In California, a political consultant has reportedly initiated a campaign that could see registered voters asked whether the western state should alter its constitution in order to legalize sportsbetting.
According to reports from the Los Angeles Times and LegalSportsReport.com, Russell Lowery filed the necessary preliminary paperwork with the office of California Attorney General, Xavier Becerra, on Monday and is now hoping to put his referendum, which would be called the Gaming Fairness and Accountability Act, before voters as soon as November of 2020.
Lowery is reportedly lobbying on behalf of a group called, Californians for Sports Betting, and his measure is said to be seeking permission to change the state’s constitution in order to ‘authorize banking and percentage games including and not limited to sports wagering.’
“I think the biggest reason for this is consumer protection [because sportsbetting] is going on now,” Lowery reportedly told the Los Angeles Times. “Because of the revenue the state could generate from legal activity plus the consumer protections that could be afforded the gambling public, it ought to be regulated.”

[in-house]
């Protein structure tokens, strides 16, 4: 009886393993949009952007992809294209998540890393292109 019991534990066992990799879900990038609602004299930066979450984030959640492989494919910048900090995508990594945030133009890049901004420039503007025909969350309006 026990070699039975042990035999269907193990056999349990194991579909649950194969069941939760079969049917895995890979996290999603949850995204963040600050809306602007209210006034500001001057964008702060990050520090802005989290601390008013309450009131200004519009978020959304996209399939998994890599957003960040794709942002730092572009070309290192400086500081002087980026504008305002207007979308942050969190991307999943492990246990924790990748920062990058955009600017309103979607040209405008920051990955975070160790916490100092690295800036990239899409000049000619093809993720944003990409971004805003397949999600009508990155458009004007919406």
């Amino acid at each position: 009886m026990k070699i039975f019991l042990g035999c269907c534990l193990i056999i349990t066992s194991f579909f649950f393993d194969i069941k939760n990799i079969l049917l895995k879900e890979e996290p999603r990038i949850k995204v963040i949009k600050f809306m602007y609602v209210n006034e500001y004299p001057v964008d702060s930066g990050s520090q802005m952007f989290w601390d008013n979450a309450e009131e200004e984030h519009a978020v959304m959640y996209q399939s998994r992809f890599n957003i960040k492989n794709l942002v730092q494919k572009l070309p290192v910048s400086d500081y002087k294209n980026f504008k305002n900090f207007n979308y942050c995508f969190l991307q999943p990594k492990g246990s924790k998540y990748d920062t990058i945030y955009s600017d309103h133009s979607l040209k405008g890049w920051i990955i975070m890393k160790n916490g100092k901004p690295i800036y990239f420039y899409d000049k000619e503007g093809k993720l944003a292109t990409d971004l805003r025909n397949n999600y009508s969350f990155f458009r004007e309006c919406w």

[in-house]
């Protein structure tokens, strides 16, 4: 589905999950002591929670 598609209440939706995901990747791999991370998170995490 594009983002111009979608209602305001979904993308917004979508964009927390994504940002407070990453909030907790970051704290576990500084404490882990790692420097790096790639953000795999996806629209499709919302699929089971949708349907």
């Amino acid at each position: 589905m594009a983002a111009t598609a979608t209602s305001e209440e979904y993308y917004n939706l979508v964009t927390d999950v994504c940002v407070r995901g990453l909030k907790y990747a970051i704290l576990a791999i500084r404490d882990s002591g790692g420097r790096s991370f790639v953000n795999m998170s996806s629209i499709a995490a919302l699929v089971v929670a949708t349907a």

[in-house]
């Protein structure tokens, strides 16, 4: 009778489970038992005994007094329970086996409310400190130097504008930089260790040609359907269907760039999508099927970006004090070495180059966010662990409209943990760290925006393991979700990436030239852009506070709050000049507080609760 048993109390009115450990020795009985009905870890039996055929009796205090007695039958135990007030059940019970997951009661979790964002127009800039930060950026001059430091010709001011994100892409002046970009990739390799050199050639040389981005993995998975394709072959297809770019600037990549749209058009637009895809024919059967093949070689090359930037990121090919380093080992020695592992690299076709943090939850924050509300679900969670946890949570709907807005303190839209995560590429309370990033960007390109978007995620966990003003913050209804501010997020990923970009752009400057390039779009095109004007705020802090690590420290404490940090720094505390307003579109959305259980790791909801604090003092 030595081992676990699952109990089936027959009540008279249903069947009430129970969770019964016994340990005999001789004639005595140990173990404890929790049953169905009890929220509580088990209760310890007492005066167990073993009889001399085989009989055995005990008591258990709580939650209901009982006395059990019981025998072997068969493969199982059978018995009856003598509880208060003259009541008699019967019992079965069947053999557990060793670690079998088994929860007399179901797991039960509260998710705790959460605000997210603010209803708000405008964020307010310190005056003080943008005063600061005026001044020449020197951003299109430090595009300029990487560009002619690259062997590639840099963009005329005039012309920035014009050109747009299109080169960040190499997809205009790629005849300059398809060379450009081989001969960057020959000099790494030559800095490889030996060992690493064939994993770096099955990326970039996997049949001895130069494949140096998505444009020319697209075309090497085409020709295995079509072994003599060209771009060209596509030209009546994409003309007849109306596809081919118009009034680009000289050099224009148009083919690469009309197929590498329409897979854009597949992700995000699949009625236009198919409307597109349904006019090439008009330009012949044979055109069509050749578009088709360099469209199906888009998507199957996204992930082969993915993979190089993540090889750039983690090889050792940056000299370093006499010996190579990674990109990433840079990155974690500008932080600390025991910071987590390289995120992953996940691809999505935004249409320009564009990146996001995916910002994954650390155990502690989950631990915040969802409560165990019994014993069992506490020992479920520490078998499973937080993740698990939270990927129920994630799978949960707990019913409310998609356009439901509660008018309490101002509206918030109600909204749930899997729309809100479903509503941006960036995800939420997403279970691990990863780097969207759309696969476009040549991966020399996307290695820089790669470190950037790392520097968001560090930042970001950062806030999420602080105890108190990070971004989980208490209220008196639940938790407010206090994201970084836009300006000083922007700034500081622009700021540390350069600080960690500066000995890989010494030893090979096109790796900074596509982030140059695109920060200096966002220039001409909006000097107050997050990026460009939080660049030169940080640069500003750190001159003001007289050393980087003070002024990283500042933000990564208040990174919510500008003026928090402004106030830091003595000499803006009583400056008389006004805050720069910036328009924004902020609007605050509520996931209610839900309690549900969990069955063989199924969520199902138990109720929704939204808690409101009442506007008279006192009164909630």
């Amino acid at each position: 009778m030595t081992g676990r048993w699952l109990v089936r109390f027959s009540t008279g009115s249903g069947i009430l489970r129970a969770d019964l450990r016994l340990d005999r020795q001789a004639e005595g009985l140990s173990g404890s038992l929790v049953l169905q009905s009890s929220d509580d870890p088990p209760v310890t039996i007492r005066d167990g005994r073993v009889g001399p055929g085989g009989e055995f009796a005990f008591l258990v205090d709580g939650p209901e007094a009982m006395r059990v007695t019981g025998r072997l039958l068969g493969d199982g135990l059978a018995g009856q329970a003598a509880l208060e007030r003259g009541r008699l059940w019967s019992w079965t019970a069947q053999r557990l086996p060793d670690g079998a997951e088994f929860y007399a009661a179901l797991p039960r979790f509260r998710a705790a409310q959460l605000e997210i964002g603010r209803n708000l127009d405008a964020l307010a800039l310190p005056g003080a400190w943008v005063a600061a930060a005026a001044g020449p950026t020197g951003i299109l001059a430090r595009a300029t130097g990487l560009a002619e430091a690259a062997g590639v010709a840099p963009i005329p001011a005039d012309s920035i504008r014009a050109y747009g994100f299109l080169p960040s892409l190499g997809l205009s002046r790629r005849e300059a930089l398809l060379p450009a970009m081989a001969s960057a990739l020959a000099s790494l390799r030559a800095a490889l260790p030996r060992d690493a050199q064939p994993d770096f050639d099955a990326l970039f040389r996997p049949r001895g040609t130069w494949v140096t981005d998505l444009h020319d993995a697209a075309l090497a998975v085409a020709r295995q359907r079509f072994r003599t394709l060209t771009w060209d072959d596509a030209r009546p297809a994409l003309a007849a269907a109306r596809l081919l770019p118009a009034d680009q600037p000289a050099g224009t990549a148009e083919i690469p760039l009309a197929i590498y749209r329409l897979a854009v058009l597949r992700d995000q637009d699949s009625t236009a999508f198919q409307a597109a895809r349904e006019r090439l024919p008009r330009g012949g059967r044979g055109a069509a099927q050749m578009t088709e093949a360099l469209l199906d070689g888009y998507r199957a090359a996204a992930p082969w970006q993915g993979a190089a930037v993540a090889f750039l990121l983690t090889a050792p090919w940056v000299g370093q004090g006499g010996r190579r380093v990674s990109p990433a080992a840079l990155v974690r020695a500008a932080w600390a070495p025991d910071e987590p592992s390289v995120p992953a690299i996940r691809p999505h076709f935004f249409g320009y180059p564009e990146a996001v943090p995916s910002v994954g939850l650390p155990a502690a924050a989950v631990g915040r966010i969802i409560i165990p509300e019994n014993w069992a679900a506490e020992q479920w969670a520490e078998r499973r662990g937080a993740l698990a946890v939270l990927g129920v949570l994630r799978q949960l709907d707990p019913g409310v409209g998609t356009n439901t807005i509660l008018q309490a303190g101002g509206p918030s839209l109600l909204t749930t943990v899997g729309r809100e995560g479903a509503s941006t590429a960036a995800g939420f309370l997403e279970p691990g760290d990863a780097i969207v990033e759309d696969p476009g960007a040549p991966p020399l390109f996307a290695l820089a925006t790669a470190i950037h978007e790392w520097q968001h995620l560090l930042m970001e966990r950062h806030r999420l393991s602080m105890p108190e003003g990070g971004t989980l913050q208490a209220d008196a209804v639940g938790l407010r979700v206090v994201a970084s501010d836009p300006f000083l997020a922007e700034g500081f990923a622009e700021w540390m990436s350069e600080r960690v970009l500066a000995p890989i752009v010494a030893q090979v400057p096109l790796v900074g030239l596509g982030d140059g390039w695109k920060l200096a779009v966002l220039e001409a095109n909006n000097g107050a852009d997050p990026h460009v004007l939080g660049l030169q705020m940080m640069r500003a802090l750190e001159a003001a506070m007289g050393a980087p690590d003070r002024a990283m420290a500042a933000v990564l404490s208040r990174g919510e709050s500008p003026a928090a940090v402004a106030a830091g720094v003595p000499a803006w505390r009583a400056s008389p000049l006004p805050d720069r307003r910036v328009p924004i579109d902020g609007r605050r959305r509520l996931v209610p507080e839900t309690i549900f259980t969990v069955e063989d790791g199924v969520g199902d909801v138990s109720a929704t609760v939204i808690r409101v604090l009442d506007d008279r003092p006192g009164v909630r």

The consultant, who previously served as Chief of Staff for the California Senate Republican Caucus and as a lobbyist for Pacific Gas and Energy, will now reportedly attempt to raise the estimated $2.5 million it will take in order to gather the around 600,000 valid signatures necessary to have his initiative placed before the electorate.
“I reached out to in-state gaming interests, out-of-state gaming interests and the sports leagues [and] there was enough interest to try to build a coalition that was more viable,” Lowery told the newspaper.
His effort comes after the United States Supreme Court invalidated the previous Professional and Amateur Sports Protection Act (PASPA) federal sportsbetting prohibition in May, while last week saw Delaware become the first state to take advantage of the decision by launching sportsbetting services at its three casinos.
“It’s just a response to the [United States] Supreme Court decision,” Lowery told LegalSportsReport.com. “Then having watched the legislative dynamics over the last decade or so on the gaming issue, I had a pessimistic view of the legislature’s willingness to address the issue.”